A Reasonable Trading Approach for Doldrums and Surprise
- There is no single trading approach or strategy that works for all market conditions - and we face a clear dichotomy
- The weeks preceding the US Labor Day holiday are often some of the most quiet of the year, but there are notable exceptions
- Markets that can move in the same direction regardless of illiquid drift or intense surprise (Gold, Dollar, Yields) are ideal
One of the Most Anxiety-Ridden Doldrums in Recent History (key examples of volatility)
We are in the thick of the Summer Lull. Historically, the month of August is the least active of the calendar year for the speculative markets. I qualify this through averaging the monthly performance of the S&P 500 as a sentiment benchmark in both percentage change and volume going back for decades. From where does this market norm arise? There isn't a series of closures for the market as with the month of December. Rather, the so-called doldrums are a result of general expectations following year after year of reinforced habit. That said, there are notable examples where explosive market volatility has developed in August specifically. The broad and intense tumble in all risk-oriented markets in 2015 is perhaps the most notable corollary. In fact, the three year anniversary of this date finds us in the midst of a long overdue tumble for speculative assets following years of artificially buoyant markets based on extreme monetary policy. It just so happened that the stumble in 2015 kicked off with a sudden devaluation in the Chinese Yuan that was the result supposedly of a new pricing approach. The market assumed this would touch off another currency war or that it was perhaps evidence of Chinese losing control of the reins. We are in similar straights today. Complacency and misplaced market conviction are readily apparent for most traders. Meanwhile, we have a litany of potential catalysts, and China just happens to again be one of them.
SPX Average Monthly Volume & Change Chart (1980-Present)
SPX 500 Daily Chart (2008)
The Difficulty in Trades Optimal for Quiet Drift and Surprise Drive
We find ourselves trading between two dichotomous market types. If we are throw our conviction behind seasonality, the assumption would be for thin liquidity to reinforce technicals' influence while clipping any bids for momentum short. Alternatively, if the market has set up to another explosive market rebalancing triggered by any of these high-level fundamental themes (trade wars, currency wars, sanctions, the implosion of monetary policy), the shallow market will exacerbate large moves that could even tip into a systemic reversal that could force an early dawn into fall trading conditions. For the former market type, we would look to employ range trades, fade attempts at overzealous breakouts and look for 'paths of least resistance'. For the latter, lower probability conditions, the preference would be to position for hyperbolic moves on assets that are directly in the line of path to either general risk trends or the specific fundamental themes that have kept the financial markets unsettled. These are obverse conditions that would necessitate very different approaches to navigate the markets successful. How do we reconcile these possible scenarios? We can filter markets where the path of least resistance happens to align to the course markets would take should a fundamental shock ripple through the system. There are many of these options, but there are some particularly well-suited ones.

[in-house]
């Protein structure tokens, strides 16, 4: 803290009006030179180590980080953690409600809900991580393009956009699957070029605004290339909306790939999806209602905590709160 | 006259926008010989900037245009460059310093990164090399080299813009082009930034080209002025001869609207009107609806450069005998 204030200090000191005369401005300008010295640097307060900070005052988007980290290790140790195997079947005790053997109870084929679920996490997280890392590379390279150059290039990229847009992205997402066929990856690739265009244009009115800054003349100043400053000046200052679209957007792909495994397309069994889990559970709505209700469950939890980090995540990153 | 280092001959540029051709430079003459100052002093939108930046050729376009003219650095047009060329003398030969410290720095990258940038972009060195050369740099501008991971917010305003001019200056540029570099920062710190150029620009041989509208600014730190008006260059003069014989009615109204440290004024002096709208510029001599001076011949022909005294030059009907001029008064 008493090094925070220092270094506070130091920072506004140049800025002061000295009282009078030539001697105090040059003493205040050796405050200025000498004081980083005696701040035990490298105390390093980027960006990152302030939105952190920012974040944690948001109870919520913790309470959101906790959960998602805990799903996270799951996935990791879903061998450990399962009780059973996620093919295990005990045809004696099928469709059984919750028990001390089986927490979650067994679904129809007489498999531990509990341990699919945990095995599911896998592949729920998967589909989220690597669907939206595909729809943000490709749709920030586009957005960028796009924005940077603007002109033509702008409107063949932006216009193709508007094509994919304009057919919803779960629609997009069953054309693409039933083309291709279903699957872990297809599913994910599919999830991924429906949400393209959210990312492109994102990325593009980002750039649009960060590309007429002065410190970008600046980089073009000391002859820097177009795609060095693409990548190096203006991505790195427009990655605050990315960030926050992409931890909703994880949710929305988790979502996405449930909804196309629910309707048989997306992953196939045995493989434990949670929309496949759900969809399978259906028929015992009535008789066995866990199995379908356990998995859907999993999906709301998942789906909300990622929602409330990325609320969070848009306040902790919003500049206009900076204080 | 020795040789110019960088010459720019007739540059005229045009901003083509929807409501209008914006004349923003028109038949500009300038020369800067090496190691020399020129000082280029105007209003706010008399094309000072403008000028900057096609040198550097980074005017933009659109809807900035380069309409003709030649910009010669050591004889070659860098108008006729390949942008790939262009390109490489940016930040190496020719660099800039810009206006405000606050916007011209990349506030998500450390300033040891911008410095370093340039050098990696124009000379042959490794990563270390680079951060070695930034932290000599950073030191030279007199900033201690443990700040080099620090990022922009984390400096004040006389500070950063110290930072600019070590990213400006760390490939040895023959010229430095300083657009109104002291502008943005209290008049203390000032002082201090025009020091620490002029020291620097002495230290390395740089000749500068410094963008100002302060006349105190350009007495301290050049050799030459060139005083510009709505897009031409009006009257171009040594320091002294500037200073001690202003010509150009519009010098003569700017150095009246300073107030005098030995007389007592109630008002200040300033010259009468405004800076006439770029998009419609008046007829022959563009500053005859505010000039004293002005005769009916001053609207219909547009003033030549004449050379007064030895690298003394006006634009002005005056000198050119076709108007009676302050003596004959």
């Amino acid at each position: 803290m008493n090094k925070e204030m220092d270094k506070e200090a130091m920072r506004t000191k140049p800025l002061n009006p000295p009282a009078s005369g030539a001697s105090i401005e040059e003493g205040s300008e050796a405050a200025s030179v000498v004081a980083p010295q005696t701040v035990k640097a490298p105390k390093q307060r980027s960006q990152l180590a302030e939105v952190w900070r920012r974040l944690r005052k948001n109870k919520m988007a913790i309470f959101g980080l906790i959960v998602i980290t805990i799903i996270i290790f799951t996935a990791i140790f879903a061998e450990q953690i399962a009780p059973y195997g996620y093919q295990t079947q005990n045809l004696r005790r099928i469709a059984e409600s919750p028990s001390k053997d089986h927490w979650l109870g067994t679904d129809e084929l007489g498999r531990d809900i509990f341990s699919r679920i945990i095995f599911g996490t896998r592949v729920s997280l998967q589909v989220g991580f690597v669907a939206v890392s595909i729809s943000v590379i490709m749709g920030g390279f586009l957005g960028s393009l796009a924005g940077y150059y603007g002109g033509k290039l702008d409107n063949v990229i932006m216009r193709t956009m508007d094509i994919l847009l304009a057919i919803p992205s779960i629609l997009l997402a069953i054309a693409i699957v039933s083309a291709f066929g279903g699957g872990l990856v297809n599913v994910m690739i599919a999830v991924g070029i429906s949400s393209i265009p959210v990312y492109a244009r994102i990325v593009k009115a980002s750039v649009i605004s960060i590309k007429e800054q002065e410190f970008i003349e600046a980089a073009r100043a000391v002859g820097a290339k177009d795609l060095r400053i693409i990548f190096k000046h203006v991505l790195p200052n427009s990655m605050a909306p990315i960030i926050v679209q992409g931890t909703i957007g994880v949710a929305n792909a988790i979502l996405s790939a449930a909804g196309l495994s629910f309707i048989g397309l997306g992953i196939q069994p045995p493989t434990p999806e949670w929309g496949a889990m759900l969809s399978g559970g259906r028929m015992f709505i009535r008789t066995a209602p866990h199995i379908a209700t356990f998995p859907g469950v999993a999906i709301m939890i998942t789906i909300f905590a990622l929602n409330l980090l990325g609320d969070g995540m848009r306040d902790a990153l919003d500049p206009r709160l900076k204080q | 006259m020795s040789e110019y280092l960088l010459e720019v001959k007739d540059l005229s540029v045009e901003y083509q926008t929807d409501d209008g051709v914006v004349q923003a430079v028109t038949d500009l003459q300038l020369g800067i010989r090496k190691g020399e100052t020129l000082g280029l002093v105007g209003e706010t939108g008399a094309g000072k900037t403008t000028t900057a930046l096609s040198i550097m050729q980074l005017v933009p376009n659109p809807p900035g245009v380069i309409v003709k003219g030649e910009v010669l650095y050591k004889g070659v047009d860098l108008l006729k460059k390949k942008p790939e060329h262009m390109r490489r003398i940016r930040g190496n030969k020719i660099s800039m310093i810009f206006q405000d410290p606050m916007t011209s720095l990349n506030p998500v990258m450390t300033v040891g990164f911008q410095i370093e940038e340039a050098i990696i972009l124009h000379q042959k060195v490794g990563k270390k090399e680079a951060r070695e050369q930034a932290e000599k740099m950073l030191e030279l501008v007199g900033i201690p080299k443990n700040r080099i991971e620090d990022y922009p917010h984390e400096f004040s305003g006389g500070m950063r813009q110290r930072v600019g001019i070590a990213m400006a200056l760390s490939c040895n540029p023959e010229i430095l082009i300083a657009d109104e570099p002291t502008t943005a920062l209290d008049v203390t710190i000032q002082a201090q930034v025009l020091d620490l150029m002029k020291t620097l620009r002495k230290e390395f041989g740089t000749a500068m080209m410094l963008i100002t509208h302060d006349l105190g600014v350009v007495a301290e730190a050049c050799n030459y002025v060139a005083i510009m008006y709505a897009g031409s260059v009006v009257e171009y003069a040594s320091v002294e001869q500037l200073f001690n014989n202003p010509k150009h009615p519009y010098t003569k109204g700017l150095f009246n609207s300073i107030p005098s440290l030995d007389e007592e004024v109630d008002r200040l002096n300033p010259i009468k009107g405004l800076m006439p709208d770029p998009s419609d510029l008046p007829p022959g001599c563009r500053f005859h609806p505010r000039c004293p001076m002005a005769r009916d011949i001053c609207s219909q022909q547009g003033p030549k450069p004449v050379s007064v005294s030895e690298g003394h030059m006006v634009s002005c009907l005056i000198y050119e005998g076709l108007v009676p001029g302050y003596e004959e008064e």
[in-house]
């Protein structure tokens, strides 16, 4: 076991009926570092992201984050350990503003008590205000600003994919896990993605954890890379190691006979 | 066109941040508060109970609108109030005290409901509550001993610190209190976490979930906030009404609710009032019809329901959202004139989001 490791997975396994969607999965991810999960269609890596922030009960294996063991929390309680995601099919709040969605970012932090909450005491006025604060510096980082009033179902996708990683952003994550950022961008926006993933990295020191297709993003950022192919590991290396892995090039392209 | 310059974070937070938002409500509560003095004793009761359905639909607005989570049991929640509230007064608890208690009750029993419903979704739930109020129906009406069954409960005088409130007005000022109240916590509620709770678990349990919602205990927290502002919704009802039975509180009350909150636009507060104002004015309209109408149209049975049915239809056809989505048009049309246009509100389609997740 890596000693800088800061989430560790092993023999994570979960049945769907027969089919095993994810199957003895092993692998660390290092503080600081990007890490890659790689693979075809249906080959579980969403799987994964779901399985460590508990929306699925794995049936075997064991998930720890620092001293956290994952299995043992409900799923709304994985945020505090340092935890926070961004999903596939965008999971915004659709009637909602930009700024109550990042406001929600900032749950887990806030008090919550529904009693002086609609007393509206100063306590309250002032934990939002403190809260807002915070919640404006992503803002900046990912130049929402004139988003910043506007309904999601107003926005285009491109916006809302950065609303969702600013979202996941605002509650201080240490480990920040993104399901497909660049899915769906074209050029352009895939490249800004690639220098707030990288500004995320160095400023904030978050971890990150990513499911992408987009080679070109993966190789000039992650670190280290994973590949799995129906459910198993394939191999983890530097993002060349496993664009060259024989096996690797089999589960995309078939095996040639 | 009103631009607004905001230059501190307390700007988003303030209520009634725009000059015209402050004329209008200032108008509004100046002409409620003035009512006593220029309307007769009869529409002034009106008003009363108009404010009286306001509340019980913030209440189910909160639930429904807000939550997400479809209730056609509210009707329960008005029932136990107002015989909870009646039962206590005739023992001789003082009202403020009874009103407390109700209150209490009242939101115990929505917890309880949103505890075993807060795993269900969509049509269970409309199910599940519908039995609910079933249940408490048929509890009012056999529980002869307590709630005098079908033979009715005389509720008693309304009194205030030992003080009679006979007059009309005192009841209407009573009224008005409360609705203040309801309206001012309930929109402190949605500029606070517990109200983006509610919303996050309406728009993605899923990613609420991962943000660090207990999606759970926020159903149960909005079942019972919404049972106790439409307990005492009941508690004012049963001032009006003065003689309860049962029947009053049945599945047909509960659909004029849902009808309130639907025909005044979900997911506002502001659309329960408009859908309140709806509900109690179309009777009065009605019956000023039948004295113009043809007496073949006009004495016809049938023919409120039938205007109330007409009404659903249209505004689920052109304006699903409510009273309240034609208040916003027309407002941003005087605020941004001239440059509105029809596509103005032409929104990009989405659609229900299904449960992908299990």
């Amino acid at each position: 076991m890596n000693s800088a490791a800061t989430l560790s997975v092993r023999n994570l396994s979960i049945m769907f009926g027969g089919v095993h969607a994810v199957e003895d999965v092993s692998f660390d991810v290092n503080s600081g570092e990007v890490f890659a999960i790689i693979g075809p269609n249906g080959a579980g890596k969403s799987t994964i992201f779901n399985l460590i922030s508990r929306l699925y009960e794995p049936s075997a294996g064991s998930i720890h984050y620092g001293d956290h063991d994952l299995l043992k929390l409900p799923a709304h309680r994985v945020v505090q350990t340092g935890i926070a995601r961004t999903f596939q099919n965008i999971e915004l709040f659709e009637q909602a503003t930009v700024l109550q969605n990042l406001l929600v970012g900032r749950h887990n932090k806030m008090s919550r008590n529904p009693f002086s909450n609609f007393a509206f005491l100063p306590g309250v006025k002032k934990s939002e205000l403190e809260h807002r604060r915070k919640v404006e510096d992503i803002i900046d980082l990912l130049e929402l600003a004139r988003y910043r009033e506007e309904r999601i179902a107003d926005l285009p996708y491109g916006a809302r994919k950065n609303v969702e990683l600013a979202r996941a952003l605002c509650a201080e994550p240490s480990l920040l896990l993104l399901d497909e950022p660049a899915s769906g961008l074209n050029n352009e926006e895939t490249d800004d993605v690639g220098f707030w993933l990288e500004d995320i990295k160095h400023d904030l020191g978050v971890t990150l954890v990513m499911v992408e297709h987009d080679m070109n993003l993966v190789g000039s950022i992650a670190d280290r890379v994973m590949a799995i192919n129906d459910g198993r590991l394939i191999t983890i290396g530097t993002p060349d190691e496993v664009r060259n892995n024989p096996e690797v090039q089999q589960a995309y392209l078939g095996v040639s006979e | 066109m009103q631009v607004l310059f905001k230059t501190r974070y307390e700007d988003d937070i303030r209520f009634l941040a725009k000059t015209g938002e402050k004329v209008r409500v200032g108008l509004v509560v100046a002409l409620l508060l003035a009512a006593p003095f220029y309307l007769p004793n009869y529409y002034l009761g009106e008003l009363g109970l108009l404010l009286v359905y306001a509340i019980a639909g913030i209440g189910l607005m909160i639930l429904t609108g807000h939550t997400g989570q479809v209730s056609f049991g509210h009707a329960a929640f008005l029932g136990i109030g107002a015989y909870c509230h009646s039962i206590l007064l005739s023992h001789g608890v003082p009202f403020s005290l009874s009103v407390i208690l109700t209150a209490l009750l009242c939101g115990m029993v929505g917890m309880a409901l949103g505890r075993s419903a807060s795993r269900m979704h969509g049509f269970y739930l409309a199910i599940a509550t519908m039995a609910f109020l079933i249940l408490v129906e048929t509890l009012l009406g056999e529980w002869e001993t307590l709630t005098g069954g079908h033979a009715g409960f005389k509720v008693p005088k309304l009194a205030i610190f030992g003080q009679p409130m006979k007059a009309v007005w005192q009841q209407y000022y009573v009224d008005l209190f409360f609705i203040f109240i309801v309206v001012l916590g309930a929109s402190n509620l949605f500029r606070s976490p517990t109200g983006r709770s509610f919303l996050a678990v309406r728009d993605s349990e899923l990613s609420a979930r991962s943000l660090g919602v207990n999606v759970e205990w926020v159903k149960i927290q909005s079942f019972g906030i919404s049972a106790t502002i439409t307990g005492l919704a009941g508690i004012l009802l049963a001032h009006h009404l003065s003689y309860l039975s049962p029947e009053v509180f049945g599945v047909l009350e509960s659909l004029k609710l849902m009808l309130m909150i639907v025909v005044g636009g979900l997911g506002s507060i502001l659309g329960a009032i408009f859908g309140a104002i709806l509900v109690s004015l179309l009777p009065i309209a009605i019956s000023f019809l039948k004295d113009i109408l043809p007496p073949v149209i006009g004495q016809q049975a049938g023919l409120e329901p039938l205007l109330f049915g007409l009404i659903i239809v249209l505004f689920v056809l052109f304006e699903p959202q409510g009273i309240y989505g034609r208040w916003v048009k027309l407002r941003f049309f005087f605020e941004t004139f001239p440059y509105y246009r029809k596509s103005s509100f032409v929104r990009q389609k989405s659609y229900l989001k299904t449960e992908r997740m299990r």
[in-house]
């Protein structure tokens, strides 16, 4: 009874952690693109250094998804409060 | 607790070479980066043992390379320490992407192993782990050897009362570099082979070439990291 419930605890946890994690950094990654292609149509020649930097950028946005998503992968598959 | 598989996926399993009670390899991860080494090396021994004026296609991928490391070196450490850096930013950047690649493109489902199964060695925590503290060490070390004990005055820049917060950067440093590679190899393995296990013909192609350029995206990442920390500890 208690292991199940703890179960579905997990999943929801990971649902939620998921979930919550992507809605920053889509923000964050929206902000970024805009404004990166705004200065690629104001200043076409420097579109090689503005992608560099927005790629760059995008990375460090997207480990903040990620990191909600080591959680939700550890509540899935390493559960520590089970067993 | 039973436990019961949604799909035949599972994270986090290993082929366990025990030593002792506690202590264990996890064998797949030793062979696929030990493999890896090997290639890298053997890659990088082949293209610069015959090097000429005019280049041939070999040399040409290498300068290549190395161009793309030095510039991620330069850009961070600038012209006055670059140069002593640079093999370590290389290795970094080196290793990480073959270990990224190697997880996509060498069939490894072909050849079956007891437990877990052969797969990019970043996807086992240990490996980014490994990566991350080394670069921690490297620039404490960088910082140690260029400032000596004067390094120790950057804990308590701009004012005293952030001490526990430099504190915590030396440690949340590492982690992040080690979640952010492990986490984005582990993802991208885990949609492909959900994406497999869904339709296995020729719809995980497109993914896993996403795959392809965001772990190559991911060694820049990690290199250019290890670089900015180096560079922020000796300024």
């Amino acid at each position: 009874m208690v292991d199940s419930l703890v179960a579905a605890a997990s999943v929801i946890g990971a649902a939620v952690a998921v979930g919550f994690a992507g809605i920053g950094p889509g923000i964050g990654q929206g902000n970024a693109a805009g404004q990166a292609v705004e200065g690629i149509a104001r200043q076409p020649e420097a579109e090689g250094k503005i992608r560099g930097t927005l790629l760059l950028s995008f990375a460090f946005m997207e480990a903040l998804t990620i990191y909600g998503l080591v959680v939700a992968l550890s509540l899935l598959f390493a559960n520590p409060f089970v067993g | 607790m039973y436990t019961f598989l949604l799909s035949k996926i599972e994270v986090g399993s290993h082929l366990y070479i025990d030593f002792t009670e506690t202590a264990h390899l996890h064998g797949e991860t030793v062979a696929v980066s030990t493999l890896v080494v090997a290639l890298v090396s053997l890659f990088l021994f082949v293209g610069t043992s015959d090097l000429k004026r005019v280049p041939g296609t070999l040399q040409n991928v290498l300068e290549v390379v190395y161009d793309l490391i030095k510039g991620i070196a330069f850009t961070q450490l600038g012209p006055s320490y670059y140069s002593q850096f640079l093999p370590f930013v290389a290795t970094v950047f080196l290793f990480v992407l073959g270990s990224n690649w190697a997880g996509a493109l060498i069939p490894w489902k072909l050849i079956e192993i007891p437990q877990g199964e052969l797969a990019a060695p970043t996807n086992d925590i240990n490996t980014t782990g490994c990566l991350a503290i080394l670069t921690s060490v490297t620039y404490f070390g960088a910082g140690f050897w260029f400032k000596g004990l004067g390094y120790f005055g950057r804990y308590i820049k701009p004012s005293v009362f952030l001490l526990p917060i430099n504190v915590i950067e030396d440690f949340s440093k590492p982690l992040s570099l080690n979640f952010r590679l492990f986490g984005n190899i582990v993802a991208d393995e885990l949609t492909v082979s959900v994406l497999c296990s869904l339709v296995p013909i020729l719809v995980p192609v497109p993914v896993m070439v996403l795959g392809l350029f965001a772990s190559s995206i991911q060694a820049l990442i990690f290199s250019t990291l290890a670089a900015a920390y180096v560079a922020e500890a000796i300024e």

Suitable Options in Gold, Dollar and Treasuries
One of the most remarkable convergences in technicals, fundamentals and positioning to favor contrasting outcomes can be found through gold. The precious metal has been buffeted for months owing to the persistence of both risk-leaning benchmarks like equity indices and the US Dollar itself. Both trends carry their own fundamental shortcomings that place them at risk. However, the metal's slide has also drawn notable contrast to an important role it plays as a safe haven - all while the aforementioned anxiety picks up. In a turn for volatility, it would add more weight to a drive to revive the metal. Yet, it is the past of least resistance that could prove far more promising for a bullish recovery. After months of decline, we have seen net speculative futures positioning (from the CFCT) drop to its first net short position since 2002. That is a heavy, one-sided position that can be unwound. A factor in the metal's push, the US Dollar shows itself in a similar situation whereby both market scenarios could support a USD retreat. In a sudden shock, the Greenback's suitability as a haven at the center of so many provocative international threats will increasingly place pressure on its shoulders. In a seasonal range, the EURUSD's drift can spread to the broader market and the aggregate net speculative futures positioning having swung to the biggest net short in five years to the most robust net long in nearly two will offer some gravity. And, then there are Treasuries. While fewer people trade these assets, risk aversion would likely follow any shock of volatility which would raise yields and undermine Treasury prices. Alternatively, status quo tests the appetite for paying a premium for low market yields, the same sentiment that has driven a record net short position from the open markets on the 10-year Treasury note futures. We discuss filter traders for options that are appealing whether we hold pace of break from it in today's Quick Take Video.
Speculative Positioning (Futures, COT) Gold Chart
Speculative Positioning (Futures, COT) US 10-Yr Treasury Yield Chart
Speculative Positioning (Futures, COT) DXY Dollar Index Chart
--- Written by John Kicklighter, Chief Currency Strategist for DailyFX.com
DailyFX provides forex news and technical analysis on the trends that influence the global currency markets.